Reid's office said Coburn's move could have pushed back votes on other time-sensitive bills, including funding for the military.
It's "not exactly the kind of Christmas gift that our troops were expecting from Dr. No," Reid spokesman Jim Manley said in an e-mailed statement.
"Dr. No" is a common Democratic nickname for Coburn, a conservative physician adamantly opposed to most Democratic initiatives.
The episode was a reminder of the steep health care challenge still facing top Democrats, who are wrestling with solid GOP opposition and growing discontent with what many liberals now believe is a watered down Senate bill.
On Tuesday, former Vermont Gov. Howard Dean -- a former presidential candidate and past head of the Democratic National Committee -- ripped the Senate Democratic leadership's apparent decision to eliminate both a controversial government-run public health insurance option and a provision allowing 55- to 64-year-olds to buy into Medicare.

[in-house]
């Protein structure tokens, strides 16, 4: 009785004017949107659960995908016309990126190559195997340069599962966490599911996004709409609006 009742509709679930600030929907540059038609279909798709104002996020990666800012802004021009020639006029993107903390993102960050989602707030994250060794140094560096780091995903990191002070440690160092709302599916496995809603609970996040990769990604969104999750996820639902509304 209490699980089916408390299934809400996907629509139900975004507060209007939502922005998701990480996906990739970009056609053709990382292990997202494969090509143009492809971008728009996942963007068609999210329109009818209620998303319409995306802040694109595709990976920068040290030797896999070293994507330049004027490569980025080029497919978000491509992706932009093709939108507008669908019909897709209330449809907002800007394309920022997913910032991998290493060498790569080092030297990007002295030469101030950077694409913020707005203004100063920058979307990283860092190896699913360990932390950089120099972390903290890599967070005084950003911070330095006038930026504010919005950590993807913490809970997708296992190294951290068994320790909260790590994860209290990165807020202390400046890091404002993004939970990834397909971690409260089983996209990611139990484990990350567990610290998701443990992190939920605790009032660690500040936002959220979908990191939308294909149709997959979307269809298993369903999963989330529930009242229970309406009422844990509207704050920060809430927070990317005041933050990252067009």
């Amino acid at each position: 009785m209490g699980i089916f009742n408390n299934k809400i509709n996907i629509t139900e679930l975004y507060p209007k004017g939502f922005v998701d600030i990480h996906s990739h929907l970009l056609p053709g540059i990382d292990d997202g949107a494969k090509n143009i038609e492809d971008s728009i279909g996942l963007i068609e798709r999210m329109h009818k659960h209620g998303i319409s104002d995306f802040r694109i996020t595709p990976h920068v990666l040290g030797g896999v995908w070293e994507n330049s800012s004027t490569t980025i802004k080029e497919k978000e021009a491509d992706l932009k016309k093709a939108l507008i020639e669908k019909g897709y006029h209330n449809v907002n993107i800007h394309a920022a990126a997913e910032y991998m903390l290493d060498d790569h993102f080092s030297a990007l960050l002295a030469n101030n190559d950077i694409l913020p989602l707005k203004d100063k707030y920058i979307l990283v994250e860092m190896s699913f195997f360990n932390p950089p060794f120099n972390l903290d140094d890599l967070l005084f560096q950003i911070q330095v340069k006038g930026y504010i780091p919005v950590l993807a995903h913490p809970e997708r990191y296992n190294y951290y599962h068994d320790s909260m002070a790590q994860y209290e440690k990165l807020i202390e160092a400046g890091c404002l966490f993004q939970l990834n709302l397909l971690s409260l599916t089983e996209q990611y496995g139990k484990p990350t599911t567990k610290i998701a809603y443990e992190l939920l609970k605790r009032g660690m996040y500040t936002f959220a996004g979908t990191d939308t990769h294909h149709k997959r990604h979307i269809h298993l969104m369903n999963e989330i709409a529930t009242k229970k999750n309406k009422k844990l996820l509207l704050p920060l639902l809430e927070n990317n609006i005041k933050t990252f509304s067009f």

"This is essentially the collapse of health care reform in the United States Senate, and honestly, the best thing to do right now is kill the Senate bill and go back to the House," Dean said in an interview with Vermont Public Radio.
Progressive Democrats are increasingly angry over compromises that have been made in an effort to get the 60 votes needed to end Senate debate on the bill and proceed to a vote on final passage.
Unanimous Republican opposition to health care legislation means Senate Democrats need the backing of all 60 members of their caucus. Final Senate passage would require only a simple majority of 51 votes.
Most of the liberal anger has been focused on Connecticut Sen. Joe Lieberman. An independent who caucuses with the Democrats, Lieberman has been viewed as the main obstacle to the majority party's efforts to get the health care bill passed by the Senate before Christmas.